Social sorting is big business. Bosses and bankers crave “predictive analytics:” ways of deciding who will be the best worker, borrower, or customer. Our economy is less likely to reward someone who “builds a better mousetrap” than it is to fund a startup which will identify those most likely to buy a mousetrap. The critical resource here is data, the fossil fuel of the digital economy. Privacy advocates are digital environmentalists, worried that rapid exploitation of data either violates moral principles or sets in motion destructive processes we only vaguely understand now.*
Start-up fever fuels these concerns as new services debut and others grow in importance. For example, a leader at Lenddo, “the first credit scoring service that uses your online social network to assess credit,” has called for “thousands of engineers [to work] to assess creditworthiness.” We all know how well the “quants” have run Wall Street—but maybe this time will be different. His company aims to mine data derived from digital monitoring of relationships. ITWorld headlined the development: “How Facebook Can Hurt Your Credit Rating”–“It’s time to ditch those deadbeat friends.” It also brought up the disturbing prospect of redlined portions of the “social graph.”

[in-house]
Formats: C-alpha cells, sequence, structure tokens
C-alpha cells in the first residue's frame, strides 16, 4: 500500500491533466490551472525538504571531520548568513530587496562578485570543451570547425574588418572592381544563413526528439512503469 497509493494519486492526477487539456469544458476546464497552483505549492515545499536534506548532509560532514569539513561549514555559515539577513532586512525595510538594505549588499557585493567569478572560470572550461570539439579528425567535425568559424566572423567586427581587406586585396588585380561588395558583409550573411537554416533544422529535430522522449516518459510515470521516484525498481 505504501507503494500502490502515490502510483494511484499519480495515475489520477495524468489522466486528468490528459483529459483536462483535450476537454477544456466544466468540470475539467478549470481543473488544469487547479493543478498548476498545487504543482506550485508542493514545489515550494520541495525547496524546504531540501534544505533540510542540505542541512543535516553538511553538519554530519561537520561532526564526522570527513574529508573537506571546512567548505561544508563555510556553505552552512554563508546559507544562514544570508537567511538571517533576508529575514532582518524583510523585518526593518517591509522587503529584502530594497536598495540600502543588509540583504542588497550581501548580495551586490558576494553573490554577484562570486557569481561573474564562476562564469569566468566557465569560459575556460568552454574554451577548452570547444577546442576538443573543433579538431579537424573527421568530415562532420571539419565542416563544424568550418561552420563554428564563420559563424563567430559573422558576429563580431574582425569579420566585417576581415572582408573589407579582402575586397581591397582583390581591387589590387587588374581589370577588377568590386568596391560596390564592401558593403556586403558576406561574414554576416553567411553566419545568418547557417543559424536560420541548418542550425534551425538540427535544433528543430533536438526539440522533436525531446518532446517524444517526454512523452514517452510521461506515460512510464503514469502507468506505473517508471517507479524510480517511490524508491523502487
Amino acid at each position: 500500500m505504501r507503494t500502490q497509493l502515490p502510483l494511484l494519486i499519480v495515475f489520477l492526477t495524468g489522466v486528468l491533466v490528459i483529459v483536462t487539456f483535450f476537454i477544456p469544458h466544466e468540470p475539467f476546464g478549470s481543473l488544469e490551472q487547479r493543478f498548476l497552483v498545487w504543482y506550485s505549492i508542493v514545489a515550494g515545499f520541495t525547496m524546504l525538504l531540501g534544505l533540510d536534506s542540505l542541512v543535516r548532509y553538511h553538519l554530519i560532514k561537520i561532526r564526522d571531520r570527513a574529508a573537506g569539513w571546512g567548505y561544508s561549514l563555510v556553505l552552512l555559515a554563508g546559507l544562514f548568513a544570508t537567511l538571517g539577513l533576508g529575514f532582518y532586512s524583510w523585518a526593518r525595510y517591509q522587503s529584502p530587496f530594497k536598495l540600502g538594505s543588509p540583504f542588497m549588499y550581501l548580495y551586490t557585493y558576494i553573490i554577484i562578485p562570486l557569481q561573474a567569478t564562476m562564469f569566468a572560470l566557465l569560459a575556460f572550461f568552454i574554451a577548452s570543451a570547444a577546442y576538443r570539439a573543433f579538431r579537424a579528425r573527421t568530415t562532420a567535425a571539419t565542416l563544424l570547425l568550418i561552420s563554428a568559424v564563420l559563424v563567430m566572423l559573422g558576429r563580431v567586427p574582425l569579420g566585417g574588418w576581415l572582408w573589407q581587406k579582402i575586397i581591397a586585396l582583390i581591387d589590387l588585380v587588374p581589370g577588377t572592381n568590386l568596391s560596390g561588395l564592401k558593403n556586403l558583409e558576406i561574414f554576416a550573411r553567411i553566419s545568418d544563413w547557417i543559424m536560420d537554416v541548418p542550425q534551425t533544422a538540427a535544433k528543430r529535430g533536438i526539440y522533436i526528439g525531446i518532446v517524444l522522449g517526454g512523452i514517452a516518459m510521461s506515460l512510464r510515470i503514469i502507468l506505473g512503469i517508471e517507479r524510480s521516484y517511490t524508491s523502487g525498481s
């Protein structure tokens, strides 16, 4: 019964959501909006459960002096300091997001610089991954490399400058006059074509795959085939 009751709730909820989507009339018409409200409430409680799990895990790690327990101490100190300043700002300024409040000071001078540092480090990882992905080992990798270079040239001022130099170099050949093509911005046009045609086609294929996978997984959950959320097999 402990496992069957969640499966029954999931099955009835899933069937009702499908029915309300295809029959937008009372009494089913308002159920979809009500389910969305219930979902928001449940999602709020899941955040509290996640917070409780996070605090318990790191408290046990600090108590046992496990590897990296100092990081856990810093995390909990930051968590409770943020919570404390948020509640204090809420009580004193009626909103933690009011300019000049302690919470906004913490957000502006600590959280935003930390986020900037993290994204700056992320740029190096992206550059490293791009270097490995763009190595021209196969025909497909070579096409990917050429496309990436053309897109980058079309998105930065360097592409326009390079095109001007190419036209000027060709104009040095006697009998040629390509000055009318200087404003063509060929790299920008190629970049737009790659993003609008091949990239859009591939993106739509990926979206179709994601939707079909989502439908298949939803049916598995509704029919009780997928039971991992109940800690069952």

There’s a lot of value in such “news you can use” reporting. However, I think it misses some problematic aspects of a pervasively evaluated and scored digital world. Big data’s fans will always counter that, for every person hurt by surveillance, there’s someone else who is helped by it. Let’s leave aside, for the moment, whether the game of reputation-building is truly zero-sum, and the far more important question of whether these judgments are fair. The data-meisters’ analytics deserve scrutiny on other grounds.